« Reply #19 on: November 07, 2013, 07:51:17 am »
I dont care how new or how old the electronics are I find my self always learning something, I don't have the cash to outlay to go buy stuff to just pull it apart and see how it works, so these videos I find informative and entertaining some times even inspire a new way of thinking when it comes to design and putting something together for my self or for some one else.

As far as I can see there's always going to be one person who dose not like a video but I don't see any one being held down against their will to sit and watch it. if I don't like something, I don't watch. simple enough ?

lets keep something in mind here, if it wasn't for the existence of the vintage stuff there wouldn't of been progression, no one would of tried to make things better and we wouldn't have the tech we have now.

To me evolution in the electronics industry as a fellow enthusiast plays a pretty big part in learning and understanding how something gets put together and why it was done in that particular manner. :-+

I don't mind tubes and I don't mind silicone, don't like silicone on women though.
 

Offline daqq

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Re: EEVblog #545 - Vintage Design Rant
« Reply #20 on: November 07, 2013, 08:01:37 am »
Nice rant :-) I've gotta say, that you can learn a LOT more from old tech teardown of the more exotic/precission stuff. I mean, what can you learn from a consumer 1000+k series kindle/smartphone/printer/whatever teardown? Behold: One obscure ASIC sitting in the middle, some power supply DC DC converter to power the system, a little miscellany and that's it. No clue as to the actual internal function, which is generally: Execute some firmware/OS on the FLASH next to or embedded in the ASIC, communicate through the unknown interface with that unknown pheripheral. All this on 4 cm^2 on a several layered board.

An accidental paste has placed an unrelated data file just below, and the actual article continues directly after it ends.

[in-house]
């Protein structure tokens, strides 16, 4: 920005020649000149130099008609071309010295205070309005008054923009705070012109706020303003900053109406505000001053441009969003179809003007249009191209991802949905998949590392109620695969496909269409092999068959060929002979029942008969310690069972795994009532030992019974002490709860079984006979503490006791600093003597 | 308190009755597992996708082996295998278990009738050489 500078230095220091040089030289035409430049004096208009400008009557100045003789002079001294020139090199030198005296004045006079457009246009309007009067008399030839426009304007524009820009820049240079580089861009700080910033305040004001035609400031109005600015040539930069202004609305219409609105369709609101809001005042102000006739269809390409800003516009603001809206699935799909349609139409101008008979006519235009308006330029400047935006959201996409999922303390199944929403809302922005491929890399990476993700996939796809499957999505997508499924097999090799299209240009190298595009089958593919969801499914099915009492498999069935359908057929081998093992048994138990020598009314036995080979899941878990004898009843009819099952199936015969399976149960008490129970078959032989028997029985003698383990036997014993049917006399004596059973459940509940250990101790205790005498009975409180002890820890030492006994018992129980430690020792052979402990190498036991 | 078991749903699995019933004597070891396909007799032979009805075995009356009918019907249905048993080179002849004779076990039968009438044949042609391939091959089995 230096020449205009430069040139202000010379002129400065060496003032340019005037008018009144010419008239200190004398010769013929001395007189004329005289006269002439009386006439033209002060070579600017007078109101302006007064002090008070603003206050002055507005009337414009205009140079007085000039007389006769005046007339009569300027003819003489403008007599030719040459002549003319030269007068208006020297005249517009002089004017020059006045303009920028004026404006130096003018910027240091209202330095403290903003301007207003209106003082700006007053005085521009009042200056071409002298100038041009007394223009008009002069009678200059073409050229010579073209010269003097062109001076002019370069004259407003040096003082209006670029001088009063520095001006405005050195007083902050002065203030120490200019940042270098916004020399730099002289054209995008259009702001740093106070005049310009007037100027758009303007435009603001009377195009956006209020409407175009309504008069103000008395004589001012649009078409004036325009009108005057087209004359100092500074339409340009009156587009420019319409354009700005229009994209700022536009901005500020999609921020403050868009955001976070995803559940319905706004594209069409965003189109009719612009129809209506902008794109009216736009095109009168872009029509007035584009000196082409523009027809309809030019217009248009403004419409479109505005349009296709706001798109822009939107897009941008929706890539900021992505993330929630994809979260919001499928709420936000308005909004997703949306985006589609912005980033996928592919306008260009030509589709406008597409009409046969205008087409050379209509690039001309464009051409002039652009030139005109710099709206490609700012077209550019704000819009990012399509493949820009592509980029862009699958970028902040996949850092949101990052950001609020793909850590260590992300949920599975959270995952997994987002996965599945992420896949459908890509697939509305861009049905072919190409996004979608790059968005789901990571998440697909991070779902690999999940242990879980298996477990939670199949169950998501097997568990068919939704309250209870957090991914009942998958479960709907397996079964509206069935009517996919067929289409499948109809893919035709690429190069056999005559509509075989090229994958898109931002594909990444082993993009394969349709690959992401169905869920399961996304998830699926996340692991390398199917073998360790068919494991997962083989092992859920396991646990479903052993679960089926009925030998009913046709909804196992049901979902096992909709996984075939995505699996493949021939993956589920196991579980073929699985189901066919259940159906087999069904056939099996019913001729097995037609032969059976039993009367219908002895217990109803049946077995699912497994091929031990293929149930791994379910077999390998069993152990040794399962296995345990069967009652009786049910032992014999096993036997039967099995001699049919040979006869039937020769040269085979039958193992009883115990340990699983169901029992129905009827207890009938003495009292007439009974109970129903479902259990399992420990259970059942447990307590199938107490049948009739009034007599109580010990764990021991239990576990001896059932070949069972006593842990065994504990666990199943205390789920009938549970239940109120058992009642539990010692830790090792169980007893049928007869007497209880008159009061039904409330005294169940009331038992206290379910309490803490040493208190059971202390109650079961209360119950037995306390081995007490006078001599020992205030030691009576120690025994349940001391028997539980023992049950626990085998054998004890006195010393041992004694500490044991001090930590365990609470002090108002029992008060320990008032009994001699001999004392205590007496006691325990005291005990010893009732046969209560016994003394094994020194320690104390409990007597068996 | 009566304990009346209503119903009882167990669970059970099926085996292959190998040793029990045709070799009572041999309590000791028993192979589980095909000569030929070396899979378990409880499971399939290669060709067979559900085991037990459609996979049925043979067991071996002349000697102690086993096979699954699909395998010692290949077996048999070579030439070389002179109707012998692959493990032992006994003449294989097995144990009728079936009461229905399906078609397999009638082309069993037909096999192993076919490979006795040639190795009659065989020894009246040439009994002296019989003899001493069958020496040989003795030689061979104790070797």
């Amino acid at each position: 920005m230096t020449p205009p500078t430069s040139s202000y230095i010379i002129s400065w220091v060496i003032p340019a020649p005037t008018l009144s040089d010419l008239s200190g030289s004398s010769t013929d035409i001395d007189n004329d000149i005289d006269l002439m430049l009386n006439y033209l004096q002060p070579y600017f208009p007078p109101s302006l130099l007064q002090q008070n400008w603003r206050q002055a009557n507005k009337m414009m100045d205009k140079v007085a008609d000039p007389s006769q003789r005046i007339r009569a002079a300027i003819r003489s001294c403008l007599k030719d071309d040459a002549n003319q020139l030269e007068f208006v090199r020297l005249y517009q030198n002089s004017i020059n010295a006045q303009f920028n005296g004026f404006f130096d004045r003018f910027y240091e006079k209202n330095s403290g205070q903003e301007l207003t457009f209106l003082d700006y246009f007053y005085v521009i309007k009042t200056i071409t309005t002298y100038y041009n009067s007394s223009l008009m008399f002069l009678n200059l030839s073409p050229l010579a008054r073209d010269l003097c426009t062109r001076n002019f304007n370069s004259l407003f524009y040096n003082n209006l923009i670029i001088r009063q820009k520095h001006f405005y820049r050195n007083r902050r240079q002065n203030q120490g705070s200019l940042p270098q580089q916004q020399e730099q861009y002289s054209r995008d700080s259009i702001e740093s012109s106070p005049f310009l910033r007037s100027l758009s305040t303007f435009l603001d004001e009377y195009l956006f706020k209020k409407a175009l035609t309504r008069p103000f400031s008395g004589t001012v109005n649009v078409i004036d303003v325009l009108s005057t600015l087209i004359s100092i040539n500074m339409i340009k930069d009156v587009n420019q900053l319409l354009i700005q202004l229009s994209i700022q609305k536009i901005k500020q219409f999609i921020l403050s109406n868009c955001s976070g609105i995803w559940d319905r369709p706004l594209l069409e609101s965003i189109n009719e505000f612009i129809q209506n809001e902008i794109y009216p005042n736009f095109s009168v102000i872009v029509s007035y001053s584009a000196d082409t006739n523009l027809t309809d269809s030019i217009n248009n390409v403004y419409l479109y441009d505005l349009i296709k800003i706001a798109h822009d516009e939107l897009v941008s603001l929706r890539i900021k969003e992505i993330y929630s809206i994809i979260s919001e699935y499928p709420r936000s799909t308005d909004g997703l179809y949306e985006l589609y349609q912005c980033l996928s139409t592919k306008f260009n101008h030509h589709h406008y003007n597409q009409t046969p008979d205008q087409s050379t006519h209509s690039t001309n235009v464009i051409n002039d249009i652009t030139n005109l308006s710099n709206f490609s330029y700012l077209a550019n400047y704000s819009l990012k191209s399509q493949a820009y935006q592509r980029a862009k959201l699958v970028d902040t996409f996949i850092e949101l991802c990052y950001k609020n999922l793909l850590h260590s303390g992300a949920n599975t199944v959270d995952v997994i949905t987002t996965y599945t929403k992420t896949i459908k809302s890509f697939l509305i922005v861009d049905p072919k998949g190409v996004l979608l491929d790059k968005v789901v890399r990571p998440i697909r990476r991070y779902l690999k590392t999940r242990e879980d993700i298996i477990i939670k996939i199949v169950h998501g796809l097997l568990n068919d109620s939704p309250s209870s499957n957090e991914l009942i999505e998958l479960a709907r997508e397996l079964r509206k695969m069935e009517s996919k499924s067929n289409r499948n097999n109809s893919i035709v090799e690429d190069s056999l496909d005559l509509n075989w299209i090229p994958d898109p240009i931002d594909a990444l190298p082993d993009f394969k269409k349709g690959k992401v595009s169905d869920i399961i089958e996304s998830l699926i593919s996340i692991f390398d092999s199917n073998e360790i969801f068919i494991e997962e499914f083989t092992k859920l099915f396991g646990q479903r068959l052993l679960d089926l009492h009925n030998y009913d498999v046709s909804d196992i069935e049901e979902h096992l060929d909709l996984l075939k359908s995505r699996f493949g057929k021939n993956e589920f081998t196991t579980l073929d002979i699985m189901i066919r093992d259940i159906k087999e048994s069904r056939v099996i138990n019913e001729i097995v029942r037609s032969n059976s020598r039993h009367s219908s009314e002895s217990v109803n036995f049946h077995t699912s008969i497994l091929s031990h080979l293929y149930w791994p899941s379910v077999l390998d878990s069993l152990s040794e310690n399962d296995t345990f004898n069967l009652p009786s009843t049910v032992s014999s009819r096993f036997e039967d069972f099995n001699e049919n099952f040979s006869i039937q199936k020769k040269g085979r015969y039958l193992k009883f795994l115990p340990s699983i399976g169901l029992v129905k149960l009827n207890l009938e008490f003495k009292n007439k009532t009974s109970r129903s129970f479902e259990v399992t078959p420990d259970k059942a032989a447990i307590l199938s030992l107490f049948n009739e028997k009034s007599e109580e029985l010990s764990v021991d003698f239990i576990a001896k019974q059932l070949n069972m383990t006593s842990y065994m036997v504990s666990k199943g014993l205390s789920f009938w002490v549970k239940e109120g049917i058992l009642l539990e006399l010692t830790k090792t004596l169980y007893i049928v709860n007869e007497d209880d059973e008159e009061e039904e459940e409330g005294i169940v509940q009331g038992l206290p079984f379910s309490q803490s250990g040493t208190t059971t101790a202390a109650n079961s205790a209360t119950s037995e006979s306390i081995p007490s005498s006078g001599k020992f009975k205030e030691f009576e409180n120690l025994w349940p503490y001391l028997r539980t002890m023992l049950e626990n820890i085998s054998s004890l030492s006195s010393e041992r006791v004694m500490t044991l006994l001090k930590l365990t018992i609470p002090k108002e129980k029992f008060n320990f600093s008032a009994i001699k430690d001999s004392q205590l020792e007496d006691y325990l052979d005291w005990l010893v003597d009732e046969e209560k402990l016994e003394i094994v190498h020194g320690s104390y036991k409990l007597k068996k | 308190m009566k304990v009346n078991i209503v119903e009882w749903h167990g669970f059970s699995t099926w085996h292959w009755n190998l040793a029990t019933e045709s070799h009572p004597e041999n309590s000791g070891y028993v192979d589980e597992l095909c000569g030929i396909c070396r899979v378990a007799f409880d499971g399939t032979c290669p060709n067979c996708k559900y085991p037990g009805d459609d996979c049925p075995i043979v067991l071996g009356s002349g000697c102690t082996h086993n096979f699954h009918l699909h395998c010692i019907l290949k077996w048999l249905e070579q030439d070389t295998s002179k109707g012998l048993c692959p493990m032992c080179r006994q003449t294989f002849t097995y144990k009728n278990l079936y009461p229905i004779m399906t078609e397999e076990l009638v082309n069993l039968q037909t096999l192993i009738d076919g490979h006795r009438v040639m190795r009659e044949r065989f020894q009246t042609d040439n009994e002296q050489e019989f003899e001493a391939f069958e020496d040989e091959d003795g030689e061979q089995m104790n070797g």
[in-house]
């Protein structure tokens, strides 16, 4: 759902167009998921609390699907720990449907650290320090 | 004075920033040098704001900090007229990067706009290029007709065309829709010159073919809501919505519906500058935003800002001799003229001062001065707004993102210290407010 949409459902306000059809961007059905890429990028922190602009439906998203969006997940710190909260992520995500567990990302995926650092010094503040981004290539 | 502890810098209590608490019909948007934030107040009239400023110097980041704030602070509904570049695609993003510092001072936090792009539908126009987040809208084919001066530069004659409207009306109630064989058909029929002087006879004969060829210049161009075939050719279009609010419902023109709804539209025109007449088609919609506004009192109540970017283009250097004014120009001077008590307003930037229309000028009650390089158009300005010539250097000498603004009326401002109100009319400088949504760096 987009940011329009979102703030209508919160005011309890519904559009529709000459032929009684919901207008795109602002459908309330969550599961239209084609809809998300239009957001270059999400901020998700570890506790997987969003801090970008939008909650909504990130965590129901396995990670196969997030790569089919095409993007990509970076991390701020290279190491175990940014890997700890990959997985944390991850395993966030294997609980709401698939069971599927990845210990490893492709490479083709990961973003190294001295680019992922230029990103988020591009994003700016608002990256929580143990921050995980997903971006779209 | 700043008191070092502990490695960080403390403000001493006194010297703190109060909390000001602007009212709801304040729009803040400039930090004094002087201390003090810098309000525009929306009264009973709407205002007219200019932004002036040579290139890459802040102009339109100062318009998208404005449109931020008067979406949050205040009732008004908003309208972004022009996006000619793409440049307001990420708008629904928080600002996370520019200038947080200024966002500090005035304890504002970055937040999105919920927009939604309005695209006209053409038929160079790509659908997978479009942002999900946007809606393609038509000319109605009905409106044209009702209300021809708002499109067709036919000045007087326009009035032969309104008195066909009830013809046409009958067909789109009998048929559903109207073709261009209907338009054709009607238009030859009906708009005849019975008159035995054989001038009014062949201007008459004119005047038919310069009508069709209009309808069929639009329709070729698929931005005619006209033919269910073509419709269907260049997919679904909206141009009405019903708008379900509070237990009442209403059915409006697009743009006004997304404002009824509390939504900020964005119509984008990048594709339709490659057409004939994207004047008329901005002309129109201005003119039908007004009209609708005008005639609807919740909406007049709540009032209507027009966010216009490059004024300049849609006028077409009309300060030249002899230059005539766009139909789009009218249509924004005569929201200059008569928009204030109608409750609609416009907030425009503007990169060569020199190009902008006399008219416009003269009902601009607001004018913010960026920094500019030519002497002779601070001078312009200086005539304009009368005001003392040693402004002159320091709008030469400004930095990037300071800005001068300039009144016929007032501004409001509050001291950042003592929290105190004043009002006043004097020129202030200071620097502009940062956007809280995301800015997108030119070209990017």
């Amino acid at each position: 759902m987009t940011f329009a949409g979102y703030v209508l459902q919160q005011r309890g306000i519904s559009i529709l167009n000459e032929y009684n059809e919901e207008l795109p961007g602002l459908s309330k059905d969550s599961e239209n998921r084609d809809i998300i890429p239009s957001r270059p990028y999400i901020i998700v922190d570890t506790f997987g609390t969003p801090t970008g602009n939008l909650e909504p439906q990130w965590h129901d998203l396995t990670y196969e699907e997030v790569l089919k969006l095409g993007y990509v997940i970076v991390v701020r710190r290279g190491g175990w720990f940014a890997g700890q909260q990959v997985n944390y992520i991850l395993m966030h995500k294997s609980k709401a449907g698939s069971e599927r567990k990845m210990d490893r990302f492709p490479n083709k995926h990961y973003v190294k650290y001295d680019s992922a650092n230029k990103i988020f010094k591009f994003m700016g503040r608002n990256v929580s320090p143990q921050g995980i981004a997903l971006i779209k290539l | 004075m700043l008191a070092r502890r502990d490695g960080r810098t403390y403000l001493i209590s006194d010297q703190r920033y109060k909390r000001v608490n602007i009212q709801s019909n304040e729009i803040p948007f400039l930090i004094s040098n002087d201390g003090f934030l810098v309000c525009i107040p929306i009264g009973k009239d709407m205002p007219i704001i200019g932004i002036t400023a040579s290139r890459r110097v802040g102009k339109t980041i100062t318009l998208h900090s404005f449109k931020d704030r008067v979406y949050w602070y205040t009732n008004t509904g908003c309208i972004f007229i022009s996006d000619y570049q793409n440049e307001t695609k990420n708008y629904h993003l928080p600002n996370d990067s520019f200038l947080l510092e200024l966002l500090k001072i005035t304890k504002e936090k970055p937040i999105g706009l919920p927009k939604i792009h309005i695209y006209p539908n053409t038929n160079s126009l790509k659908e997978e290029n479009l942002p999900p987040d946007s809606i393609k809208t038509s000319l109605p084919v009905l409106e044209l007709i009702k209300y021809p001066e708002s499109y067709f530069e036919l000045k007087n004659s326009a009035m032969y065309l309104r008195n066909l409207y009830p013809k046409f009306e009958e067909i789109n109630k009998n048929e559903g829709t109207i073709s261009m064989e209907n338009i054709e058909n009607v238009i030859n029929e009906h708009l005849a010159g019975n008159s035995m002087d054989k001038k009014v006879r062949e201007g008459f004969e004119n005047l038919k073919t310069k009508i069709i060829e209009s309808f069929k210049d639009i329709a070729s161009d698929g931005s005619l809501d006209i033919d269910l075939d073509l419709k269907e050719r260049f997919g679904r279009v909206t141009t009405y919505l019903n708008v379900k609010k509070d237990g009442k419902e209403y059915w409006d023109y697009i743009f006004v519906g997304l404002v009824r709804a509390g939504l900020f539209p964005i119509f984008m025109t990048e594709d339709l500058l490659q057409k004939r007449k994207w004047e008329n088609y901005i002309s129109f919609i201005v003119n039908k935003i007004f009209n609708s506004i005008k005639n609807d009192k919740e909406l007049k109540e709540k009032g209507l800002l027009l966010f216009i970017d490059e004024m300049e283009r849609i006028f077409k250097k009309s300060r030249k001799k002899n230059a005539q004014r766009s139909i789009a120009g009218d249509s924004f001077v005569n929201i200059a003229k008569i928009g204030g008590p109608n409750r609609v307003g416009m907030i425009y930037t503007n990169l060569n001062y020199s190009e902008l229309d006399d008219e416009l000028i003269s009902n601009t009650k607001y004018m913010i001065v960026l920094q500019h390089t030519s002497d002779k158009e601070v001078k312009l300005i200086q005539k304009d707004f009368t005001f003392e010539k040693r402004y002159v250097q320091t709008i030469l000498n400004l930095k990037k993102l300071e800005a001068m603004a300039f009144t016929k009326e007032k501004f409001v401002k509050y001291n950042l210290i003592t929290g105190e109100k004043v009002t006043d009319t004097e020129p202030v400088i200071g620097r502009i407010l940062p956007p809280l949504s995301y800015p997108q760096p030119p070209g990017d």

I mean, sure you CAN learn a lot on design by observing some of it, but in more general terms, like "here's a good way to route differential high speed signals, and here's a crappy way to route it", "look, a nice little PCB built in antenae".

With older tech you can actually see the creativity used.

Quote
I once had an old (1950's?) Plessey C42 military transceiver. The inside of that thing was pure art. No expense spared.
Military stuff is generally a few grades above the consumer or even industrial electronics/gear regardless of from which era they are from. Both in terms of quality of design/make and in pricing. I'd love to see some space gear teardown.
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Offline ElectroIrradiator

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Re: EEVblog #545 - Vintage Design Rant
« Reply #21 on: November 07, 2013, 08:33:06 am »